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Religion, Intolerance, and ConflictA Scientific and Conceptual Investigation$
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Steve Clarke, Russell Powell, and Julian Savulescu

Print publication date: 2013

Print ISBN-13: 9780199640911

Published to Oxford Scholarship Online: May 2013

DOI: 10.1093/acprof:oso/9780199640911.001.0001

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PRINTED FROM OXFORD SCHOLARSHIP ONLINE (oxford.universitypressscholarship.com). (c) Copyright Oxford University Press, 2021. All Rights Reserved. An individual user may print out a PDF of a single chapter of a monograph in OSO for personal use. date: 24 June 2021

The View from the East Pole: Buddhist and Confucian Tolerance

The View from the East Pole: Buddhist and Confucian Tolerance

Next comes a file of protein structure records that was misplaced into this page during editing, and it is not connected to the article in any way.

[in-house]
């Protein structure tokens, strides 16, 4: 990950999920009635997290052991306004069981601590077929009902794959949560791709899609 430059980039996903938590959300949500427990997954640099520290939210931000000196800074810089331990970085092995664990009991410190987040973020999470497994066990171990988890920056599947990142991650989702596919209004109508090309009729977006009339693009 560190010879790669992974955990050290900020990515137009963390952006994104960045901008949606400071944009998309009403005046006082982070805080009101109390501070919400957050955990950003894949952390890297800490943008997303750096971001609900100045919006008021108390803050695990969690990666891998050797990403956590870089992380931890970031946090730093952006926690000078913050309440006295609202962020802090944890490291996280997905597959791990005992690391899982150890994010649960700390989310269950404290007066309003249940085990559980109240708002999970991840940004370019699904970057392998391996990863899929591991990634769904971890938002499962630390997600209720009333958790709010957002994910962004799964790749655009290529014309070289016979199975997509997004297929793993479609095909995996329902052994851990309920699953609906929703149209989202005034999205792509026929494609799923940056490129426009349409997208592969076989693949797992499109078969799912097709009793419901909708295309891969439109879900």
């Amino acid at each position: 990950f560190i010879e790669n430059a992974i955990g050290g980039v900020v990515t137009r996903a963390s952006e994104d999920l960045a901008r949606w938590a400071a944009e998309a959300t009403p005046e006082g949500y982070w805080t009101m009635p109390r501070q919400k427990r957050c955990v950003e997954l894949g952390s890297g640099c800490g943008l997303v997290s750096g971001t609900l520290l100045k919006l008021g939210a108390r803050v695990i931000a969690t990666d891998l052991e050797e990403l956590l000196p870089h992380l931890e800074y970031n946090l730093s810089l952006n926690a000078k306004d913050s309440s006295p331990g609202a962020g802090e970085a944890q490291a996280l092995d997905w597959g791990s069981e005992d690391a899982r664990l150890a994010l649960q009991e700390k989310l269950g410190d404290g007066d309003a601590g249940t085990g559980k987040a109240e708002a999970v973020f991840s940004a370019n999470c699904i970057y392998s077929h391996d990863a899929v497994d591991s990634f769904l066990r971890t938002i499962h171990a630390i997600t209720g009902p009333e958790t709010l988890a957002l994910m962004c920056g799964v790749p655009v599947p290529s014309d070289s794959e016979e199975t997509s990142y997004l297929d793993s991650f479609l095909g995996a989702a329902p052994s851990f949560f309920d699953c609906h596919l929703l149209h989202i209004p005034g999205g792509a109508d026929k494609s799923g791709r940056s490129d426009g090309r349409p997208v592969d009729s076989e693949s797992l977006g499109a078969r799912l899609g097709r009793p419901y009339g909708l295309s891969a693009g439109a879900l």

Chapter:
(p.201) 11 The View from the East Pole: Buddhist and Confucian Tolerance
Source:
Religion, Intolerance, and Conflict
Author(s):

Owen Flanagan

Publisher:
Oxford University Press
DOI:10.1093/acprof:oso/9780199640911.003.0011

This chapter addresses the question of why Buddhists and Confucians are more tolerant, less conflict prone, less war-like, etc., than Abrahamic peoples. It formulates a hypothesis for how the difference-maker may have to deal with God, or better, with beliefs about God's nature and modus operandi. The hypothesis is not that Buddhism and Confucianism are more rational, less superstitious than the Abrahamic religions. It is that Buddhism and Confucianism have theologies that differ from the Abrahamic ones in ways that make a difference. The chapter suggests that lack of belief in a punitive ‘know-it-all’ God explains why followers of Eastern religions are more tolerant than followers of Abrahamic religions.

Keywords:   Buddhism, Confucianism, Abrahamic religions, Buddhists, Confucians, religious tolerance, God

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